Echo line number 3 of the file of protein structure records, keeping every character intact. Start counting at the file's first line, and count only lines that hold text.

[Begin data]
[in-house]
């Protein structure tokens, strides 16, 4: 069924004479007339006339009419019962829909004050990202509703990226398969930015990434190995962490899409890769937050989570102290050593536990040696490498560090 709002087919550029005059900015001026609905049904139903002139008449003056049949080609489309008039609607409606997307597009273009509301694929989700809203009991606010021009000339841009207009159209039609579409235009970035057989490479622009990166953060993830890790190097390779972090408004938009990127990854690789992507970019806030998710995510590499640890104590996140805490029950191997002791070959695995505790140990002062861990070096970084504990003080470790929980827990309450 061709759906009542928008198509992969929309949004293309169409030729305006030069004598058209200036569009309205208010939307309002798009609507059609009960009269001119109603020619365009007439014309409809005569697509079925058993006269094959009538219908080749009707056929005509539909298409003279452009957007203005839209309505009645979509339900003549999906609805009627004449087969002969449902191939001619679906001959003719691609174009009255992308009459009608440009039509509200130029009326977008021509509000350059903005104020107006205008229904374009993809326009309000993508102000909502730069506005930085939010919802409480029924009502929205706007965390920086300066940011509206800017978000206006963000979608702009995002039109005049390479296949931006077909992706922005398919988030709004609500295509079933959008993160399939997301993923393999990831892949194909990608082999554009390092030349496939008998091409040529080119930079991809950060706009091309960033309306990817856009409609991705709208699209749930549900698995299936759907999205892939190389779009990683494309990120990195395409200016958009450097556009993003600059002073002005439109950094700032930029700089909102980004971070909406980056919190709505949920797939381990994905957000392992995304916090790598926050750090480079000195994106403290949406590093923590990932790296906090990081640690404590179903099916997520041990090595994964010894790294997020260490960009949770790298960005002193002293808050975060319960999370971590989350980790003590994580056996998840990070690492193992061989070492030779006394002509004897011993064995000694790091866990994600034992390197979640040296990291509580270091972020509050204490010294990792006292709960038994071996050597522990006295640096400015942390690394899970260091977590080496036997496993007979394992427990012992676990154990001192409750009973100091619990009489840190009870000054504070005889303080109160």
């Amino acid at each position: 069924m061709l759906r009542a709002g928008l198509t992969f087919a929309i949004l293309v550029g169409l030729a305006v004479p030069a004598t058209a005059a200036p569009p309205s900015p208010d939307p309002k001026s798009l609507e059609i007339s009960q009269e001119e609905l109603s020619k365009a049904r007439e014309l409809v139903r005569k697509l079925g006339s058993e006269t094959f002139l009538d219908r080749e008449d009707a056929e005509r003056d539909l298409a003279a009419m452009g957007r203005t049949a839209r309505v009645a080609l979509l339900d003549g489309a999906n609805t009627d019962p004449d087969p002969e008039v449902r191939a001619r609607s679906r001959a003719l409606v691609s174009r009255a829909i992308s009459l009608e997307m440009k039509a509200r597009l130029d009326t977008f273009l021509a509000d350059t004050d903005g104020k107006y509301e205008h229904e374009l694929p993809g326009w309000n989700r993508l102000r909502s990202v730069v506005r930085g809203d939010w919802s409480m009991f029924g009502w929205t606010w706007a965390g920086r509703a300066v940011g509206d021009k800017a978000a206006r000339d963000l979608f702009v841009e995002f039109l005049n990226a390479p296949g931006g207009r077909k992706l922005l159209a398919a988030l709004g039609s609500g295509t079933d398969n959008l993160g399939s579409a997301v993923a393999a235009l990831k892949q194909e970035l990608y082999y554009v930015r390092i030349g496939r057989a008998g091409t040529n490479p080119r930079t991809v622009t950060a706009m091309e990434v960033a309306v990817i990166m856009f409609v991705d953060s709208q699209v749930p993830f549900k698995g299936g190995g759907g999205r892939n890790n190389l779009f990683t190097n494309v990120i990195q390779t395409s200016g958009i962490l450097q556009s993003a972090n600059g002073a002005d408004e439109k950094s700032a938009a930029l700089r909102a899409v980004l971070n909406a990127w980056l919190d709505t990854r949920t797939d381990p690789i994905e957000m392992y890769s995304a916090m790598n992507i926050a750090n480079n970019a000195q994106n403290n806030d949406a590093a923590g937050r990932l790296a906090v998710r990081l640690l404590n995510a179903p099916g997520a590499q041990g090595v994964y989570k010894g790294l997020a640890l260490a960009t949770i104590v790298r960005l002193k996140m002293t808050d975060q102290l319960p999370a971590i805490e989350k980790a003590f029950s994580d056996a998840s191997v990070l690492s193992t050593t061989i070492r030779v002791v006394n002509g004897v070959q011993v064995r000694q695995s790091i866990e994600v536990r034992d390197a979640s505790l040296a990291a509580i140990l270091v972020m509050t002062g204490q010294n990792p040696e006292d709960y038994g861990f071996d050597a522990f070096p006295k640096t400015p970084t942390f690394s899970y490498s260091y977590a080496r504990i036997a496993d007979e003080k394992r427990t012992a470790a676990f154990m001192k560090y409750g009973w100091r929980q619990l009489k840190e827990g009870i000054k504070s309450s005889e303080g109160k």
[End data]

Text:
């Amino acid at each position: 069924m061709l759906r009542a709002g928008l198509t992969f087919a929309i949004l293309v550029g169409l030729a305006v004479p030069a004598t058209a005059a200036p569009p309205s900015p208010d939307p309002k001026s798009l609507e059609i007339s009960q009269e001119e609905l109603s020619k365009a049904r007439e014309l409809v139903r005569k697509l079925g006339s058993e006269t094959f002139l009538d219908r080749e008449d009707a056929e005509r003056d539909l298409a003279a009419m452009g957007r203005t049949a839209r309505v009645a080609l979509l339900d003549g489309a999906n609805t009627d019962p004449d087969p002969e008039v449902r191939a001619r609607s679906r001959a003719l409606v691609s174009r009255a829909i992308s009459l009608e997307m440009k039509a509200r597009l130029d009326t977008f273009l021509a509000d350059t004050d903005g104020k107006y509301e205008h229904e374009l694929p993809g326009w309000n989700r993508l102000r909502s990202v730069v506005r930085g809203d939010w919802s409480m009991f029924g009502w929205t606010w706007a965390g920086r509703a300066v940011g509206d021009k800017a978000a206006r000339d963000l979608f702009v841009e995002f039109l005049n990226a390479p296949g931006g207009r077909k992706l922005l159209a398919a988030l709004g039609s609500g295509t079933d398969n959008l993160g399939s579409a997301v993923a393999a235009l990831k892949q194909e970035l990608y082999y554009v930015r390092i030349g496939r057989a008998g091409t040529n490479p080119r930079t991809v622009t950060a706009m091309e990434v960033a309306v990817i990166m856009f409609v991705d953060s709208q699209v749930p993830f549900k698995g299936g190995g759907g999205r892939n890790n190389l779009f990683t190097n494309v990120i990195q390779t395409s200016g958009i962490l450097q556009s993003a972090n600059g002073a002005d408004e439109k950094s700032a938009a930029l700089r909102a899409v980004l971070n909406a990127w980056l919190d709505t990854r949920t797939d381990p690789i994905e957000m392992y890769s995304a916090m790598n992507i926050a750090n480079n970019a000195q994106n403290n806030d949406a590093a923590g937050r990932l790296a906090v998710r990081l640690l404590n995510a179903p099916g997520a590499q041990g090595v994964y989570k010894g790294l997020a640890l260490a960009t949770i104590v790298r960005l002193k996140m002293t808050d975060q102290l319960p999370a971590i805490e989350k980790a003590f029950s994580d056996a998840s191997v990070l690492s193992t050593t061989i070492r030779v002791v006394n002509g004897v070959q011993v064995r000694q695995s790091i866990e994600v536990r034992d390197a979640s505790l040296a990291a509580i140990l270091v972020m509050t002062g204490q010294n990792p040696e006292d709960y038994g861990f071996d050597a522990f070096p006295k640096t400015p970084t942390f690394s899970y490498s260091y977590a080496r504990i036997a496993d007979e003080k394992r427990t012992a470790a676990f154990m001192k560090y409750g009973w100091r929980q619990l009489k840190e827990g009870i000054k504070s309450s005889e303080g109160k």